He is, indeed, a serious man. I only knew Mr Tan Kin Lian in 1996. At that time I was helping NTUC Income as an adviser to start the Managed Healthcare Scheme. It was a very small department but one day Kin Lian decided to invite Dr Patrick Kee, another adviser, and myself for lunch just to get to know us. Throughout the lunch we spoke about the scheme and he hardly made any small talk.
“He is passionate about what he does and is prepared to do whatever is necessary to push through policies that will benefit the people.” This is Dr Patrick Kee’s impression of him.
Kin Lian was certainly apolitical when he was in school.
In fact, he was not politically active until he helped Goh Chok Tong in Marine Parade when he was nearly 30 years old.
“I joined PAP because I helped Goh Chok Tong in his first election in Marine Parade and became his branch secretary for 3 years. After that, I moved up to be chairman of the community centre management committee. I left Marine Parade in 1983 and stopped my activities there,” he said.
Has he ever been approached by the PAP to stand for election?
“I was approached around 1979 to be stand as a PAP candidate. I was not ready at that time as I had to focus on my work and family. I believed at that time that an MP should be full time to do the job well. I was asked again informally about my interest a few years later, but I was not keen. By then, I had become quite unhappy with the direction of PAP policies.
“I like Singapore prior to 1985. The first generation leaders did so much for the people — good jobs, low cost of living, affordable HDB flats, good transport system and a strong sense of pride in being a Singaporeans. Things started to turn bad after that and for (the next) 25 years. I hope that we can now turn the tide and go back to the values that built up Singapore in the early days.”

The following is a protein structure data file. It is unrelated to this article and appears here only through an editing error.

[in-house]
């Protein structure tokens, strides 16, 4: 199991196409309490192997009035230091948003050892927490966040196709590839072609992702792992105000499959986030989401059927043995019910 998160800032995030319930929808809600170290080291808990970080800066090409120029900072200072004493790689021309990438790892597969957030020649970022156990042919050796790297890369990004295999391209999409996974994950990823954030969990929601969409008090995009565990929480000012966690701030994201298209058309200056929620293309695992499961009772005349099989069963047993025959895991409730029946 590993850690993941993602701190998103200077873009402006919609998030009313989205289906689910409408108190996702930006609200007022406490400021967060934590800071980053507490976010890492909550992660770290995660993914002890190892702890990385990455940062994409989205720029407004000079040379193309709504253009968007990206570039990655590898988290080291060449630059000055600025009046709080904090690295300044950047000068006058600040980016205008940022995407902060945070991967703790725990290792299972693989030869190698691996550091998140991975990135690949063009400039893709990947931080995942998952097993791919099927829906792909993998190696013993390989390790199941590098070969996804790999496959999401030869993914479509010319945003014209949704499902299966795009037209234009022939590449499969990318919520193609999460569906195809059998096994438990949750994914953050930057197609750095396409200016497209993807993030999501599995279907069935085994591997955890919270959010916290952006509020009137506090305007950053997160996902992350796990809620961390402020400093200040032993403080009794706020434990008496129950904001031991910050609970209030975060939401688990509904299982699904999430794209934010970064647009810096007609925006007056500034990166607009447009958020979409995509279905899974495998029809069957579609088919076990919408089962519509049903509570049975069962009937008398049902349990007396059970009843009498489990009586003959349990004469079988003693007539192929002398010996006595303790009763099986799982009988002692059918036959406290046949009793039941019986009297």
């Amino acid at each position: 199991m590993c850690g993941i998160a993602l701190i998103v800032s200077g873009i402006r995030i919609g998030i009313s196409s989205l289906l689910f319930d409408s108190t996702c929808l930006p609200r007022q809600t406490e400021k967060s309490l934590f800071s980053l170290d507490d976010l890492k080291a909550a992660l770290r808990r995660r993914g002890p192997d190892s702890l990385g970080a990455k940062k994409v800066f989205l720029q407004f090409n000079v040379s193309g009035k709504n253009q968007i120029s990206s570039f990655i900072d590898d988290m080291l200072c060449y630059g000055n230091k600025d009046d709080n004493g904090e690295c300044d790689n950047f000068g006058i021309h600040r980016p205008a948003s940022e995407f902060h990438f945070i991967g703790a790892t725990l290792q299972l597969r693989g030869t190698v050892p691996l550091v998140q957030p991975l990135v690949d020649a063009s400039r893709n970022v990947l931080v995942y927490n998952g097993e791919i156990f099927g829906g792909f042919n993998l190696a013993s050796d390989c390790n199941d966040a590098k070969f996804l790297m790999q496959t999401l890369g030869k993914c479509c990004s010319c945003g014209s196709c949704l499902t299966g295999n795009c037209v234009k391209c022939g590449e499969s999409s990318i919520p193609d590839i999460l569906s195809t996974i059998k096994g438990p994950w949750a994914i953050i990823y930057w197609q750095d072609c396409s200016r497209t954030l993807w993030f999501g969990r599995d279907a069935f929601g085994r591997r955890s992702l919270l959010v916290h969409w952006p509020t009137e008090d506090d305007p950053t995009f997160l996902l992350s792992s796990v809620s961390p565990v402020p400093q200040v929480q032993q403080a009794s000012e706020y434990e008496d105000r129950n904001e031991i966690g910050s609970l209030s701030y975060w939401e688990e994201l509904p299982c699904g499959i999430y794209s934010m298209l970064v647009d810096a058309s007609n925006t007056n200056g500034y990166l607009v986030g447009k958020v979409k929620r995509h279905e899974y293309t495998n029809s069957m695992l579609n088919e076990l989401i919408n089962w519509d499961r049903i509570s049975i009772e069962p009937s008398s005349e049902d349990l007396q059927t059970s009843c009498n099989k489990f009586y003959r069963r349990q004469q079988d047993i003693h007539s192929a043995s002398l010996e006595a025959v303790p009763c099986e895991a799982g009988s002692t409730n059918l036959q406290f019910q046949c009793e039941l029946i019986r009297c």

Mr Tan Kin Lian remained a quiet and reclusive person until the mini-bond issue came out in 2008. He was not affected but he decided to speak out for the people who were affected by holding a series of rallies at the Speaker’s Corner. He was perhaps motivated by the values of honesty, fairness, positive attitude, courage and public service that he holds dearly.
According to him, “I was shocked to learn that this type of products could be sold to unsuspecting investors. I wanted the Government to see if there were wrong doings in the issuing and the marketing of these products,” he said.
Since then, he has openly walked on the path of politics. He writes on his blog and facebook, speaks at political forums and, at the last General Election, even spoke at the rallies organised by the NSP and SDP.
Now he has even thrown his hat into ring to battle for the highest office in the land.
“He is a rather reclusive and enigmatic personality. I was very surprised when he appeared on the political scene with such passion and with so much commitment. We knew him as a very quiet and introverted student. Now he suddenly sprang to life and putting many of us to shame,” commented Dr Wong Sin Hee.
“He is a man of humility, honesty and integrity. He can be trusted. I think he has very strong principles and beliefs. A very practical and pragmatic person with calculated risk of course!” Dr Wong added.